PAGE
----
Long-term caravan park occupants are the state's forgotten homeless, one operator says.
Beauty Point Tourist Park managing director Josh Manticas says there needs to be recognition of the long-term living arrangements that exist at caravan parks.
He said there needed to be better protections for these invisible homeless and caravan park operators.
In a letter sent to state politicians last week, Mr Manticas is seeking state regulation around permanent occupancy requests from displaced and vulnerable community members.
He wants Tasmania to follow in the footsteps of other states such as Queensland where the Manufactured Homes Act has provided a framework for a regulated environment.
"It is a model that offers not only clarity for business owners but a lifeline for those seeking a stable abode," the letter said.
"The time has come for Tasmania to explore similar avenues."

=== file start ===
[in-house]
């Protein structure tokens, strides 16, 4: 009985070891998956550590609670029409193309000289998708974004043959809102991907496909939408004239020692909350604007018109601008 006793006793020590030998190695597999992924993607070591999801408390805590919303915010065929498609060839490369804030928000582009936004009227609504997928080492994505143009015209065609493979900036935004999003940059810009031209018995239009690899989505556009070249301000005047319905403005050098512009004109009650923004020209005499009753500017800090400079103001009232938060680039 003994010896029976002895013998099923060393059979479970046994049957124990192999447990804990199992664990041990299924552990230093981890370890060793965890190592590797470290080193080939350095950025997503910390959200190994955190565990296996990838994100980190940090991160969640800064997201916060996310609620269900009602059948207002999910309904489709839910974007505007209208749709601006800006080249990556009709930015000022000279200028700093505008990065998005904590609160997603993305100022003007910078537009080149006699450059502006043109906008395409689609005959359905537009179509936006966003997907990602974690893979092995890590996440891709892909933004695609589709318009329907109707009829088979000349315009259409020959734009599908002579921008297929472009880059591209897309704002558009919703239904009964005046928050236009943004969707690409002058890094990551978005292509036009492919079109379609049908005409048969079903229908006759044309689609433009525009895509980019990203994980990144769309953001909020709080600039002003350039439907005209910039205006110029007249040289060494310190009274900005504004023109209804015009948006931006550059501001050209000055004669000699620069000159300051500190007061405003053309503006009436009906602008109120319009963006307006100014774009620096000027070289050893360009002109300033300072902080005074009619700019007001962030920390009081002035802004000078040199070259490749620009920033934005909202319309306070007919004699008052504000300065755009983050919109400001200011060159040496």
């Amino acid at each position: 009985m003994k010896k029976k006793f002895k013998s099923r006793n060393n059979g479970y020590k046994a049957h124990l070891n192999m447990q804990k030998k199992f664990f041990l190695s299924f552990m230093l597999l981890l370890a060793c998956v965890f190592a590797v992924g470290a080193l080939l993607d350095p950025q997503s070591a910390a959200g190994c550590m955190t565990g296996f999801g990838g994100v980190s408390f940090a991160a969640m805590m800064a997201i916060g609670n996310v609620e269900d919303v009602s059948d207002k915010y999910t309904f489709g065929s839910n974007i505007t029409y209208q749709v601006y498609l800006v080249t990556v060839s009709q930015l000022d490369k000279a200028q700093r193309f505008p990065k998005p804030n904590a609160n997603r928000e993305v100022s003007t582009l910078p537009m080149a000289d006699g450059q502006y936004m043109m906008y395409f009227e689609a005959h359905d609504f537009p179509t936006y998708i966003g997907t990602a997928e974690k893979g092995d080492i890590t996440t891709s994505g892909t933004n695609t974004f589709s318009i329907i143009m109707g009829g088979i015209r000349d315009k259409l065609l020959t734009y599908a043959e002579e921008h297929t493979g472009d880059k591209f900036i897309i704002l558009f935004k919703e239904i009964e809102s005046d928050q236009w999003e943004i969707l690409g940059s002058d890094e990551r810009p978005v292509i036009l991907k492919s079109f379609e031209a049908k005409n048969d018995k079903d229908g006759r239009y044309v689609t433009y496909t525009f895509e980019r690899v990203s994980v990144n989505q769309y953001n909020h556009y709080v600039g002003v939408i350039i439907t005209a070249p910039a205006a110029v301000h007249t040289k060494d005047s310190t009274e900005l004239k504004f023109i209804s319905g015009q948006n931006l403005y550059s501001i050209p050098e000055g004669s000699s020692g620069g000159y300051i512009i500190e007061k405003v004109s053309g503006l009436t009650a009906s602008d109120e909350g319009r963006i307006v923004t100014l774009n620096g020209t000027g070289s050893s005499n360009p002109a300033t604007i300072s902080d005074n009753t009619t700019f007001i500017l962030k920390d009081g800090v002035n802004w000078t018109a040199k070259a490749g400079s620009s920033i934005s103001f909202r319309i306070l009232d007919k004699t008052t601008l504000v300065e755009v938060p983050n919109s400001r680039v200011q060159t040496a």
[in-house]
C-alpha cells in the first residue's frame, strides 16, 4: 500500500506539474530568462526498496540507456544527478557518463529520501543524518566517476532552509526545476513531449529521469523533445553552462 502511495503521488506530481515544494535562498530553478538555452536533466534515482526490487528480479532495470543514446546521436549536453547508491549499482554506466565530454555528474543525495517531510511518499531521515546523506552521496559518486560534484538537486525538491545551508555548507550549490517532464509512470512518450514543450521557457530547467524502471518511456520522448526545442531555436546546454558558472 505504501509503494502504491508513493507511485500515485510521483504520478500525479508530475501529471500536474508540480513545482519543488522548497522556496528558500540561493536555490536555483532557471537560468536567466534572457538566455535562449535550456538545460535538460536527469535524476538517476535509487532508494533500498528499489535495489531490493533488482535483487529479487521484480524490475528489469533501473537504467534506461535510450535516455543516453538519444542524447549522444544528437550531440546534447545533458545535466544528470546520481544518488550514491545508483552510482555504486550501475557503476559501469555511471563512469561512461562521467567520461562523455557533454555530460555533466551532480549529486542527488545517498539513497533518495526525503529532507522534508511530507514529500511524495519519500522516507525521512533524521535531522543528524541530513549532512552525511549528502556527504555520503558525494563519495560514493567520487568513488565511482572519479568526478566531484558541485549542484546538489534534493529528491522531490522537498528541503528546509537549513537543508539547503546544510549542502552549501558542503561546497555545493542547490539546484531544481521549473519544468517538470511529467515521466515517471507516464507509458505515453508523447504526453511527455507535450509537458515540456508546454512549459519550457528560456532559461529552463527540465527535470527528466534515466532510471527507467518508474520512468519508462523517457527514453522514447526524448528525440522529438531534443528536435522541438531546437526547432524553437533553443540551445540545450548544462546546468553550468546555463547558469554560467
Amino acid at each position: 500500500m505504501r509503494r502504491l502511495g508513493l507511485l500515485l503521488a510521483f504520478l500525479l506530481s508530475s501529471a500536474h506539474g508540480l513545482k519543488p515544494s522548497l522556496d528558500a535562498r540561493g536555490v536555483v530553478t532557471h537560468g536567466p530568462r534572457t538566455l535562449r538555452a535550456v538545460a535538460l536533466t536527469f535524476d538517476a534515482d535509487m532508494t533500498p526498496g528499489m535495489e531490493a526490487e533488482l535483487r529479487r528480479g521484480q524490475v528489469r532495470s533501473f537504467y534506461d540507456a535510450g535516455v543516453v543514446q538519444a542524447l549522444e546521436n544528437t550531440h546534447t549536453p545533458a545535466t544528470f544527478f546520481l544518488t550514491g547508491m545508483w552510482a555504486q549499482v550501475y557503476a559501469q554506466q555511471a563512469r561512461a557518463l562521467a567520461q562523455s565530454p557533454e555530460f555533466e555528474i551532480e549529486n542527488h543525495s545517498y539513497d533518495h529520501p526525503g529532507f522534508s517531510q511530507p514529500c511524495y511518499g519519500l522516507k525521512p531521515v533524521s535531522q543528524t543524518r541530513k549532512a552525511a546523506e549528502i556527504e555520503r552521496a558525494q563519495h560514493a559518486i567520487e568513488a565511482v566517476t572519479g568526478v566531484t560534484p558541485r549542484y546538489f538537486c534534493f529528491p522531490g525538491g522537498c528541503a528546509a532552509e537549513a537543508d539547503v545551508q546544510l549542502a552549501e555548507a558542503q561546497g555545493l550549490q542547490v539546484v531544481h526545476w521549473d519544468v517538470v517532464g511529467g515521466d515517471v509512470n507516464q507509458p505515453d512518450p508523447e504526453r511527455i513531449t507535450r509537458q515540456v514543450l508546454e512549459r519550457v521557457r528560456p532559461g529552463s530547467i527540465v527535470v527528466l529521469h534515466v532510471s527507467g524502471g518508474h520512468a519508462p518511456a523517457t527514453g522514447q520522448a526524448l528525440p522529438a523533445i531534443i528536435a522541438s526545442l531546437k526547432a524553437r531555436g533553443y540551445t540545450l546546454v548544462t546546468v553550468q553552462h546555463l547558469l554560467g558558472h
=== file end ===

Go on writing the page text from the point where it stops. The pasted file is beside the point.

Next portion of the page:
Mr Manticas told The Examiner he takes between 10-20 calls per week asking about some form of long term accommodation.
Those calls came from a range of people including families and those living in their cars, he said.
He said Beauty Point Tourist Park had more than 60 long term occupants.
"If we don't see a solution on the horizon, I will contemplate closing the doors (on that side of the park)," he said.
Currently, local authorities can take enforcement action against caravan park operators and long-term occupants over breaking planning laws or building structure rules.
Mr Manticas wrote in his letter a memorandum of understanding to exempt parks from local compliance actions could be a positive step forward in the interim.
He said that would provide stability for occupants, time for collaboration, encourage voluntary compliance, develop comprehensive regulations and support business viability.
Overall, relaxing planning laws for caravan parks to help address the housing emergency could bring several benefits, Mr Manticas said.
Those benefits included increased affordable housing options, rapid response to housing needs, encouragement of private investment, community integration, job creation and economic stimulus, adaptation to changing needs and reduced bureaucratic barriers.
The state government was contacted for comment but did not respond by deadline.